- The last three major recessions were not caused by the normal boom and bust cycle.
- Two out of three were caused by market actors and the third was a pandemic.
- The complexity of the environment seems to be resulting in fewer, deeper busts.
There is a continuing economic trend that has gone largely unnoticed. It isn’t being discussed in the news, including the cable news shows that focus on business and the markets. It hasn’t generated books, magazine articles, or even blog posts. It isn’t the topic of dinner parties or small gatherings of people, as economic theories are mostly interesting to the least interesting people. But when there hasn’t been a natural boom and bust economic cycle for at least twenty years, you’d expect it would get some attention.
In 2001, the internet was still exploding. With it came a brand new marketplace, and entrepreneurs worked rapidly to set up shop in cyberspace. As you would expect, money follows attention, and the internet and the nascent e-commerce created a gravitational pull that acted like a tractor beam for investments.
In those early days, the excitement of getting in on the ground floor caused people to throw out any and all the fundamentals they might normally use to value a business. Instead of targeting profitability (or even a path to profitability), investments went to companies that were able to get attention and web traffic. A good number of companies ended up on the stock exchange and in a lot of portfolios.
The 2008 downturn in the economy was caused by the internet bubble bursting. On September 17, 2008, Lehman Brothers announced it lost $785 million dollars in commercial paper, and they weren’t talking about Dunder Mifflin. You have to know a little about money to understand the significance of their announcement. Commercial paper is a security that big companies use to meet short-term debts. There is no real collateral, and it is backed by a bank or a company’s promise to pay it back by a certain date. Basically, the loan is unsecured.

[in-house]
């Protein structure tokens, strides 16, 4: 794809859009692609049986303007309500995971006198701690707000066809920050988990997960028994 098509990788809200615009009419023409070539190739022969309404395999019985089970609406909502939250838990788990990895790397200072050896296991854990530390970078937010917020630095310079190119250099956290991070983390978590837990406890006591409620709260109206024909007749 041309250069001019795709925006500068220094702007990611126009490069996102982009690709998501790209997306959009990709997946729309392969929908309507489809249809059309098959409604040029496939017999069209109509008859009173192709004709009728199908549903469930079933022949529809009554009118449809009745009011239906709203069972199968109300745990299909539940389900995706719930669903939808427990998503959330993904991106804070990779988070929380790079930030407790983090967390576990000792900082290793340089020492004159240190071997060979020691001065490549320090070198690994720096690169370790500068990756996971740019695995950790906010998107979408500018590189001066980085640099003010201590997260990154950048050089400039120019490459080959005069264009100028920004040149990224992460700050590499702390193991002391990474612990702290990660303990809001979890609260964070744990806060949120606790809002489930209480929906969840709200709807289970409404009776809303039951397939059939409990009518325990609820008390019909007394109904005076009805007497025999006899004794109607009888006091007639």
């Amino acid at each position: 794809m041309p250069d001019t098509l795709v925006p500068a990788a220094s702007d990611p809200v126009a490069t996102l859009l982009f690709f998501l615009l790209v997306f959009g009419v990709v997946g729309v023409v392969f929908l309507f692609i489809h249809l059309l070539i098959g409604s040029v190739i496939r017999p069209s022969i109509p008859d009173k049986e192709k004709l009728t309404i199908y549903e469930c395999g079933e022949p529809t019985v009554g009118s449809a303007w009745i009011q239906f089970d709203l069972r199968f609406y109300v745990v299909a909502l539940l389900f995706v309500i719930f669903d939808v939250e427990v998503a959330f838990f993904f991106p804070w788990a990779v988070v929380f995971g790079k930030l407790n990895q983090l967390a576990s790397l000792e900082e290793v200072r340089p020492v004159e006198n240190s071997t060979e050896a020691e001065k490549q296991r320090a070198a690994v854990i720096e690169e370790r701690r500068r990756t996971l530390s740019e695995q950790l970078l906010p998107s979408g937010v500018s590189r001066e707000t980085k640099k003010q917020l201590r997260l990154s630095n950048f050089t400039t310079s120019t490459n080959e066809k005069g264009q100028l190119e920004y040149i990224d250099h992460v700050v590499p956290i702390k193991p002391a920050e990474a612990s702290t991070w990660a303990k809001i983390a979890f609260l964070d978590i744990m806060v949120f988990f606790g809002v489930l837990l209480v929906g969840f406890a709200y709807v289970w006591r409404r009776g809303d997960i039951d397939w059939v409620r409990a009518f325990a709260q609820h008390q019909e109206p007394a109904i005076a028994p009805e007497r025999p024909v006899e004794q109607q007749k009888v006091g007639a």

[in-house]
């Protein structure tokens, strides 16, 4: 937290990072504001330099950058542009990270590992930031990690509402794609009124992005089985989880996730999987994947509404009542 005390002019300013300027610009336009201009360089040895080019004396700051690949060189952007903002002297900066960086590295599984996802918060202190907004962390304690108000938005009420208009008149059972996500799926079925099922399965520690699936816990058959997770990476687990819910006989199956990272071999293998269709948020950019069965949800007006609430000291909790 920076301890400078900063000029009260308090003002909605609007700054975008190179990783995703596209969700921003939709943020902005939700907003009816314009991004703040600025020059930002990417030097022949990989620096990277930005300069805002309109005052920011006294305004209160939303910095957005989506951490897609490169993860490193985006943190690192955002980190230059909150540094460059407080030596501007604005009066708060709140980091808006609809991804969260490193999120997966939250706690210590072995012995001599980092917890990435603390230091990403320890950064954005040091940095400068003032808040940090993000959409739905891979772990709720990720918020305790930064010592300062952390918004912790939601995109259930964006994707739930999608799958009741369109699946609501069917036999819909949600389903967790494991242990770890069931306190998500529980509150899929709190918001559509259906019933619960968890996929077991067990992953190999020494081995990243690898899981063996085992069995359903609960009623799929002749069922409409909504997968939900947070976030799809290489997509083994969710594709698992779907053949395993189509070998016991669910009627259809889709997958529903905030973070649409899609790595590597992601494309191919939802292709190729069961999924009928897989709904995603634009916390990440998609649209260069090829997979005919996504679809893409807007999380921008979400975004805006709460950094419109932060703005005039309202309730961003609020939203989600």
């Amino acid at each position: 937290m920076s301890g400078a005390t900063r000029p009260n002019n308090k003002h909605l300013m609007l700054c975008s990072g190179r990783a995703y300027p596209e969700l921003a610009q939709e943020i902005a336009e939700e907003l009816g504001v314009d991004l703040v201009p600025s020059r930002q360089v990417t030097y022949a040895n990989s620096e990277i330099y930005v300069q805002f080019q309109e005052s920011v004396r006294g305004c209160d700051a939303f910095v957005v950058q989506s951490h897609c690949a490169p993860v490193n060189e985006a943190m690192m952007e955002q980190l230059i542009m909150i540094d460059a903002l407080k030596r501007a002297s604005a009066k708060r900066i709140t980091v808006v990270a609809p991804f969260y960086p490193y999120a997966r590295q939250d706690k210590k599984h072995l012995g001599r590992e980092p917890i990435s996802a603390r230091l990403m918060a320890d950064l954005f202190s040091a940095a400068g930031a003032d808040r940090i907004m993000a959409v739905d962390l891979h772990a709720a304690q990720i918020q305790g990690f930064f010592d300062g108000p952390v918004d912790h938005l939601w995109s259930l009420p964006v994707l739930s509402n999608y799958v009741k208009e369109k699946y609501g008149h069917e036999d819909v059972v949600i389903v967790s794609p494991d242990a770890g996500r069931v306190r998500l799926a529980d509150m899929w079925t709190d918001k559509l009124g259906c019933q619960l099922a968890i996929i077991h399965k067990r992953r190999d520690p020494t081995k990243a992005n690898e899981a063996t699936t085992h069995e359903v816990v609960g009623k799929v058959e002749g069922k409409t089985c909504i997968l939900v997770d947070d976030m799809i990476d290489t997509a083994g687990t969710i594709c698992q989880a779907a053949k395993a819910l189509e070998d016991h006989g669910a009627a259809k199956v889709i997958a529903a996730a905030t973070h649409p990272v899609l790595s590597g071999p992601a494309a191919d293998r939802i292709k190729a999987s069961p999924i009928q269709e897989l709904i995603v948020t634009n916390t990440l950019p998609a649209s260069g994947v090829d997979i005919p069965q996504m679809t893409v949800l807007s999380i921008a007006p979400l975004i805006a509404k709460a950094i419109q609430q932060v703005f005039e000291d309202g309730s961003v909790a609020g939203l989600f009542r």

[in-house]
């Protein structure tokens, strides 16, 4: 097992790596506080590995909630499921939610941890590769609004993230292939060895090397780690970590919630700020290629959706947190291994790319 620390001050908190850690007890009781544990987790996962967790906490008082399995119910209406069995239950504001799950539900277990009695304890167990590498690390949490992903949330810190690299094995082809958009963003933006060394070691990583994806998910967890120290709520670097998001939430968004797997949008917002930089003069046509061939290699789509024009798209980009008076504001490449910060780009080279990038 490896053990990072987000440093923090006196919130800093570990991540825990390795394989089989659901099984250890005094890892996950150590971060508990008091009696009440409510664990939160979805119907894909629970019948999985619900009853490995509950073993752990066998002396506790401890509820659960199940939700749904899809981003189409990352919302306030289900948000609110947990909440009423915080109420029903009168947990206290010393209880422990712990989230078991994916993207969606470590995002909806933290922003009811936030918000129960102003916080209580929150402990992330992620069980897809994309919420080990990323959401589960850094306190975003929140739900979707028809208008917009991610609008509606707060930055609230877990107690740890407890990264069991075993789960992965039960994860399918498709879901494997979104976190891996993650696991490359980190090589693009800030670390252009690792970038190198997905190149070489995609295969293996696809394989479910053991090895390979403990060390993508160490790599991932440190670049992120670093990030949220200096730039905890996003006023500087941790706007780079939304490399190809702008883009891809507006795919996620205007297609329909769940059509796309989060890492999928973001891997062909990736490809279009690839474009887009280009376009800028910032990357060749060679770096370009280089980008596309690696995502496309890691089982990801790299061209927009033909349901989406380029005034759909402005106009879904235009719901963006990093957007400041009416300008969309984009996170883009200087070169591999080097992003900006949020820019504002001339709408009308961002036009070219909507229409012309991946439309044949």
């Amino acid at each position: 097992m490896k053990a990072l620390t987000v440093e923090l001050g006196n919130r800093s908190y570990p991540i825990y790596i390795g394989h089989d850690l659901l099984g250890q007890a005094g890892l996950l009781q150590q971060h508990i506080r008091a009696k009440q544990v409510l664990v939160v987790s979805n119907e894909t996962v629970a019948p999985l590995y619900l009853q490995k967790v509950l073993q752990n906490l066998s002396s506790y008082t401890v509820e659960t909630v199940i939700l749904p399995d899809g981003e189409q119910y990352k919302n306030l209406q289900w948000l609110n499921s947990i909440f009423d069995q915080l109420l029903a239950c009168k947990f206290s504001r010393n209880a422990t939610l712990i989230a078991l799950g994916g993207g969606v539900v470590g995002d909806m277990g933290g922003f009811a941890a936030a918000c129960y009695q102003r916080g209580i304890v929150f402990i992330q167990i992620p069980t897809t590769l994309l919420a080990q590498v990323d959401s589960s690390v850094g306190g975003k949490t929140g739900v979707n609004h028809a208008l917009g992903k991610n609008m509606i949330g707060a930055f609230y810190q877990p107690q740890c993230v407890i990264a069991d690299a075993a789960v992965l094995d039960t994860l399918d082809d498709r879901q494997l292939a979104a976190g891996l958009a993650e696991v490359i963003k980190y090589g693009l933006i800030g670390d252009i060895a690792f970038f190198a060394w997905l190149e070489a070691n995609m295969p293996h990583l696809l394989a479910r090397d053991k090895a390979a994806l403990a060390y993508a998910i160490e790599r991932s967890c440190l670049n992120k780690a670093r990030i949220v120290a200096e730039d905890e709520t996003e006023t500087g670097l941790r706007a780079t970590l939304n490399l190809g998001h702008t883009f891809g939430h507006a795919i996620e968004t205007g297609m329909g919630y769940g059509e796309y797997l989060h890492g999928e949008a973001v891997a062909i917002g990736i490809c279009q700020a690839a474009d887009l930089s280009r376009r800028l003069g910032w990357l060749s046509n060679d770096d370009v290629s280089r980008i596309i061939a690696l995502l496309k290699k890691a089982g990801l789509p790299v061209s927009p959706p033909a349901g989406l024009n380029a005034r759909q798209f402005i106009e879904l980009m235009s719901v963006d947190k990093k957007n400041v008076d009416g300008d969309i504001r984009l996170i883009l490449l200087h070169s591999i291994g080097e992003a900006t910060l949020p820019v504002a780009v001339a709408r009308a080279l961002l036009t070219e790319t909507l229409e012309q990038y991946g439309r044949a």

In a complex set of circumstances, a large number of banks started to engage in hedge fund trading, using derivatives. Many of the derivatives were made up of home mortgages. The housing market was on fire, and banks lent money to people who could not afford the house they were buying. In some cases, these loans were called NINJA loans (no income, no job, no assets). By September 2008, housing prices had declined by 20%. The banks asked for more mortgages for their derivatives when many people found out their house was worth less than they owed the bank. The downturn here was not part of a normal boom and bust cycle. It was man-made, and it took six years for the labor market to recover.
In late 2019, a pandemic broke out in Wuhan, China. Like all viruses, that coronavirus, called COVID-19 after the year in which it was discovered, found its way to Europe, the United States, and then the rest of the world. The world, however, was poorly prepared for an event of this magnitude. By 2020, the virus covered the Earth.
The government’s response was an attempt to slow the spread by sequestering people in their homes for weeks or months at a time, while simultaneously shutting down “non-essential” businesses. Shutting down the businesses caused tremendous economic destruction by eliminating activity and forcing as many as 40 million people in the United States into the unemployment line. Whatever your political views about the virus or the response, it is a fact that the US economy shrank by over 30% in a single quarter.